But as also noted in the Numbers 21 article—and riffing on an observation of Neal Plantinga—there are analogies.  A couple of years ago ahead of my first ever trip to Africa, I had to visit a Health Center to receive multiple shots.  To ward off things like typhoid and yellow fever, my body was injected with small or inert strains of the very diseases I would just as soon avoid.  Getting a dose of the diseases in question gave my antibodies a head start, a way to develop an immunity strategy that put my body ahead of the game in case the real-deal disease ever tried to enter my body big-time.  If vaccines work, it’s the body’s way of saying to an incoming disease, “We’ve got your number, pal, because we’ve seen just enough of you before to know what to do now.  So adios, adieu, hit the road!  We are so ready to resist you!”

That’s how God dealt with the scourge of sin and its grim wage of death: he inoculated us with a bit of that very thing through our baptism into Christ.  We die with Christ so that death cannot do its dirty, final work in us.  The Holy Spirit comes to live in us and knows just what to do when death comes knocking (as it still does for each one of us).  In baptism we have all been there before when it comes to death and so the eternal life that Christ gave us knows what to do to kick death out once and for all.

Textual Points

In his commentary on John, Dale Bruner points out that he once saw John 3:16 laid out as follows as a way to highlight the amazing power in this most famous of Bible verses:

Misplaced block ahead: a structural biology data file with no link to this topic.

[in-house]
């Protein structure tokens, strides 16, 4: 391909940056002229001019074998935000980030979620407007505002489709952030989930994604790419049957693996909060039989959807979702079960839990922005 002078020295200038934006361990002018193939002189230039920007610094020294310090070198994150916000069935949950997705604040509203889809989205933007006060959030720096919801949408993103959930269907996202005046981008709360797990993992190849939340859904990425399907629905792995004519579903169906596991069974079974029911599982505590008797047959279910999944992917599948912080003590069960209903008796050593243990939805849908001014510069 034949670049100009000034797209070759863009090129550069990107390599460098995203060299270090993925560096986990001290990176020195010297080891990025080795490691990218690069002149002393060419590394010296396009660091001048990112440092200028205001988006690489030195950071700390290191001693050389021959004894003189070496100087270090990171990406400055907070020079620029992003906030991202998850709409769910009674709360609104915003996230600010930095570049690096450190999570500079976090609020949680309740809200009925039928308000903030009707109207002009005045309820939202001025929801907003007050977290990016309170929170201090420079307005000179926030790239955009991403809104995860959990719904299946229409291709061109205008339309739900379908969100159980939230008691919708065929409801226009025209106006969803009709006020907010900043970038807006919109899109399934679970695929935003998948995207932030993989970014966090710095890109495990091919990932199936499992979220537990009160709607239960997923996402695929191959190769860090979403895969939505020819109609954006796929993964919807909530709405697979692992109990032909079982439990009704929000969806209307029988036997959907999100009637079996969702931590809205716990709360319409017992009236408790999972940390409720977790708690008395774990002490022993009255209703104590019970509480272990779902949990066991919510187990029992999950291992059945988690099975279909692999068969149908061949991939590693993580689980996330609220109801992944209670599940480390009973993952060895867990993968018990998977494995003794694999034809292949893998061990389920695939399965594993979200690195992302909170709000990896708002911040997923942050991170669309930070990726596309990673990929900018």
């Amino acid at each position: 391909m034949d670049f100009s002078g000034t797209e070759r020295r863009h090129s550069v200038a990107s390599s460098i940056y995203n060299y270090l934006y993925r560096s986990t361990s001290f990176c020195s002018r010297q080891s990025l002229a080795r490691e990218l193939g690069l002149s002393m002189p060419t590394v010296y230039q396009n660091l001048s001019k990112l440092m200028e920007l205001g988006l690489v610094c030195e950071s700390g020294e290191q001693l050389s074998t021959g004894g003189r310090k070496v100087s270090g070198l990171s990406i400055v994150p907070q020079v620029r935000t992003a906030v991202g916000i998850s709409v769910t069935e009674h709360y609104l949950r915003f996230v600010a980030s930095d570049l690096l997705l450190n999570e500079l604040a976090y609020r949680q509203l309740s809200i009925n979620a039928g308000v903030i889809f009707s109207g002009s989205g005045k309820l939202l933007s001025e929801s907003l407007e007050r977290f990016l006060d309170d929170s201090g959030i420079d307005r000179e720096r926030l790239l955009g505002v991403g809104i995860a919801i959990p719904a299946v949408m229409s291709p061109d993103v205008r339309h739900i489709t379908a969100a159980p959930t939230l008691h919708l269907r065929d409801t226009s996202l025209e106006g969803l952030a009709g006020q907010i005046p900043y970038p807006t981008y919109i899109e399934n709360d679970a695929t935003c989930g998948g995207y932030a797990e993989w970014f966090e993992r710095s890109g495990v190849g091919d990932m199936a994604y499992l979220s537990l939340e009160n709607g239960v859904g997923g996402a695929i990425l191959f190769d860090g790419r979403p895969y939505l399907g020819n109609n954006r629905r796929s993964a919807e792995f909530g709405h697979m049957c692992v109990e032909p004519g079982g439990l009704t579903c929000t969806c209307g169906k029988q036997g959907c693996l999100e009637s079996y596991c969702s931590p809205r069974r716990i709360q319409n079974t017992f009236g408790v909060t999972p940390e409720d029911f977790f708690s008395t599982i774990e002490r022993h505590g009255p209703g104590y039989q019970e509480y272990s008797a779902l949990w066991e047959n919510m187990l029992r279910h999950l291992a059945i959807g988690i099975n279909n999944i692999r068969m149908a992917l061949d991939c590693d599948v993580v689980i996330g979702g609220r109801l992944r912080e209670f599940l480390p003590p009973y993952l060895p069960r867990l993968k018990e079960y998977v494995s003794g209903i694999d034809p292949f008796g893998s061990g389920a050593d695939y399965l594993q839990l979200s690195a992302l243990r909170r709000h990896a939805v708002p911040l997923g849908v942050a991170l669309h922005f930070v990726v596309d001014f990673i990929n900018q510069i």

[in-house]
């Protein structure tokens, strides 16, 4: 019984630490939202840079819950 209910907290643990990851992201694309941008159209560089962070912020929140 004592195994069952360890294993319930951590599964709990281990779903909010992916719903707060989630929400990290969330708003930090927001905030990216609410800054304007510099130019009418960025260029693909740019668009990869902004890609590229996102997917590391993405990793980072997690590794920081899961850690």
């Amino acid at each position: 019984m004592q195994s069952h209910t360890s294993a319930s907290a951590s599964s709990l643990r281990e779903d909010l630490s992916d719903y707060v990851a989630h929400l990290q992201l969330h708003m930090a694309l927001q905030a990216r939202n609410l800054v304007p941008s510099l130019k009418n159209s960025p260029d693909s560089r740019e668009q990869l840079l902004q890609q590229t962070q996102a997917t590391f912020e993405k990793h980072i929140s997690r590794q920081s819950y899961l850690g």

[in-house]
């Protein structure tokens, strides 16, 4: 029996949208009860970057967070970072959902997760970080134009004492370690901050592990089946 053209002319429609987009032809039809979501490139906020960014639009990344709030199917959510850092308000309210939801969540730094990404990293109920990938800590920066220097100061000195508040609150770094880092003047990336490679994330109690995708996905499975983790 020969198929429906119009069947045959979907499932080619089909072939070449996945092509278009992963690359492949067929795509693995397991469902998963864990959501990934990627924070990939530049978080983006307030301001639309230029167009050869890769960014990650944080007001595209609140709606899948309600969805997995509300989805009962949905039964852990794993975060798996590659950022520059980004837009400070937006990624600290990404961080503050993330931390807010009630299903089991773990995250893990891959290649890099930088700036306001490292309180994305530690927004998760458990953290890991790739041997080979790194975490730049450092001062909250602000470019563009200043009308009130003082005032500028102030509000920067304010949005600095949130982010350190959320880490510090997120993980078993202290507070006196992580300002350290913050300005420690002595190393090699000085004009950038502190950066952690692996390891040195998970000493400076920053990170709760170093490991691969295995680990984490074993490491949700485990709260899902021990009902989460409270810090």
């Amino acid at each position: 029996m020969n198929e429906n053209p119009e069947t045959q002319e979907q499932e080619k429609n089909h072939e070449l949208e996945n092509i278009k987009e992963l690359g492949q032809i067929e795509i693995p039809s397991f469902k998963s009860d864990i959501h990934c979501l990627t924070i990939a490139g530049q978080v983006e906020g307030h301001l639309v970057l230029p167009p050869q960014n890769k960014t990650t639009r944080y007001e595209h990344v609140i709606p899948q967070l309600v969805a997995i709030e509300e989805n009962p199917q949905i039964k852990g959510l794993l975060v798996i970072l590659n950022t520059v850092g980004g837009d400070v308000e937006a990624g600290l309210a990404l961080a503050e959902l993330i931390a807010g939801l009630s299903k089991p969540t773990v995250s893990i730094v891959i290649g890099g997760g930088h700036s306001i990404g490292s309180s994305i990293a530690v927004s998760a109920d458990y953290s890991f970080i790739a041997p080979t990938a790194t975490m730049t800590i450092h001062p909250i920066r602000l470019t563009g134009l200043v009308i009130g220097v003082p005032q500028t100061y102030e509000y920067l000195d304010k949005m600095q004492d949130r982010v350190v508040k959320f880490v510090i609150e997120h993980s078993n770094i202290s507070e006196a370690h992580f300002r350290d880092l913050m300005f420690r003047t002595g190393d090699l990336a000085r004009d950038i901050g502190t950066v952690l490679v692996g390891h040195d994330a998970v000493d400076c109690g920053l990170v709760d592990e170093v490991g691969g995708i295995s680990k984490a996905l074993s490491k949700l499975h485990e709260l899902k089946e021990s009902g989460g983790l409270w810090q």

“God The greatest subject ever
So (much) The greatest extent ever
Loved The greatest affection ever
The world (kosmos) The greatest object ever
That He gave His One-and-Only Son, The greatest gift ever
So that every single individual, whoever, The greatest opportunity ever
Who is [simply] entrusting oneself to him The greatest commitment ever
Would never be destroyed, The greatest rescue ever
But would even now have a deep, lasting Life.” The greatest promise ever

Illustration Idea

You’ve probably heard the story about the guy who is walking down the street but who suddenly falls into this deep hole he did not see.  The hole is deep, the walls are steep.

A psychiatrist happens by and the guy calls out, “Hey, Doc, can you help me here?”  The doctor writes a prescription for Lexapro and throws it into the hole.  A priest comes by and the guy calls out, “Hey, Father, can you help me out here?”  The priest writes out a prayer and tosses it down into the hole.

Then the guy’s best friend comes by, sees his friend down in the hole, and immediately jumps in.  “What did you do that for?” the guy says, “Now we’re both stuck.”  “Nah,” the friend says, “I’ve been down here before and I know the way out.”

In this world of sin and evil, there are so many dark and deep pits into which we fall.  And for each of us there is finally a six-foot deep hole in the ground waiting for us at some cemetery somewhere.  Thanks be to God that Jesus has been down in that hole himself and he knows the way out.

You’ve probably also heard of the way out.

It’s called Easter.